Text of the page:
As with most owls, they are nocturnal and can regularly be heard but not seen. They can be spotted all year round and their diet consists of small animals such as frogs, Mice, Shrews, small birds and fish.
There are currently around 19,500 breeding pairs in England Scotland and Wales.
It is a common assumption that owls have very good sight in order to catch their prey during the dark hours but actually their retina is no more sensitive as the average human beings. It is their hearing that is exceptional, and their asymmetrically placed ears ensure they can hear everything at all times. This is key to hunting at night.
Young tawny owls stay with their parents until they are around three months old and it is then they are free to find their own territory. If they fail at this, they will starve.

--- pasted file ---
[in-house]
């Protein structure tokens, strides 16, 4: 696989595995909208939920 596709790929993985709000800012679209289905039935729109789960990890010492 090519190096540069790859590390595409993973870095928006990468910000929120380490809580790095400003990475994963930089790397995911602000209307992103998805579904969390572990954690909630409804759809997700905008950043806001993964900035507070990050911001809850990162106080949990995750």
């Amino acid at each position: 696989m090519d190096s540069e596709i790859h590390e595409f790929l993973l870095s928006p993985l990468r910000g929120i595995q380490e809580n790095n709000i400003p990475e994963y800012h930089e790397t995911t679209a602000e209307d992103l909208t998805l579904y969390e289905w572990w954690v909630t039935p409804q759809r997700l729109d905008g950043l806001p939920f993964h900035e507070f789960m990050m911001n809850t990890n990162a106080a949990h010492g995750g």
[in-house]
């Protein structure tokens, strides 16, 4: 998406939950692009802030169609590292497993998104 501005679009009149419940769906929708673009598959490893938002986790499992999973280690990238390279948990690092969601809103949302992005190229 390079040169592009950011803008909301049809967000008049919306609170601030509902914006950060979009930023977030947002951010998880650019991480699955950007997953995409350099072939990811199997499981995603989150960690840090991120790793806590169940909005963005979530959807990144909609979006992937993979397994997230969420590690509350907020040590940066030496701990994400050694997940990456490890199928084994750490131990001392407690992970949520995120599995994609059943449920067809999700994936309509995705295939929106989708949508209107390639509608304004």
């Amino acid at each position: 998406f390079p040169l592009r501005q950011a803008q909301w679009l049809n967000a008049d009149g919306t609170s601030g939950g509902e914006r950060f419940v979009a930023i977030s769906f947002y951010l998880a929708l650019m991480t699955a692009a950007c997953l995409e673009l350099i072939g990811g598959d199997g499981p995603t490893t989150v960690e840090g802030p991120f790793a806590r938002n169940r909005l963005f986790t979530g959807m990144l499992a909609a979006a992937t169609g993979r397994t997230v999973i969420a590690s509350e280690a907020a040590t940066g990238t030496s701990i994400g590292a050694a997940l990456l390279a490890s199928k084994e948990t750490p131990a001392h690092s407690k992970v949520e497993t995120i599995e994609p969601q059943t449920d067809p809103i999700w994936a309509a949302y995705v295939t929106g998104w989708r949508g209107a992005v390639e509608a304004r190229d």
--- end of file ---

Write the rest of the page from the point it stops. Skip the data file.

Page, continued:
Female Tawny owls are bigger than males and are usually 20-40% heavier with a larger wingspan
Tawny owls make their homes in holes in trees or buildings, however, specially built nest boxes can also be used. Common preditors of the tawny owl are other larger birds such as Eagle owls and Buzzards and the red fox is a threat to fledglings as they are finding their feet at an early age. Prey is normally swallowed whole, with the indigestible parts regurgitated as pellets. These are grey, and consist of mainly rodent fur, with protruding bones. The diet is made of, small mammals, birds, amphibians, worms and beetles, mostly between dusk and dawn.
First clutches laid
Number of broods
Number in Britain
Conservation Status UK
Status in UK
Forest, woodland, towns
Age at First Breeding
Maximum Recorded Age
21 years. 5 months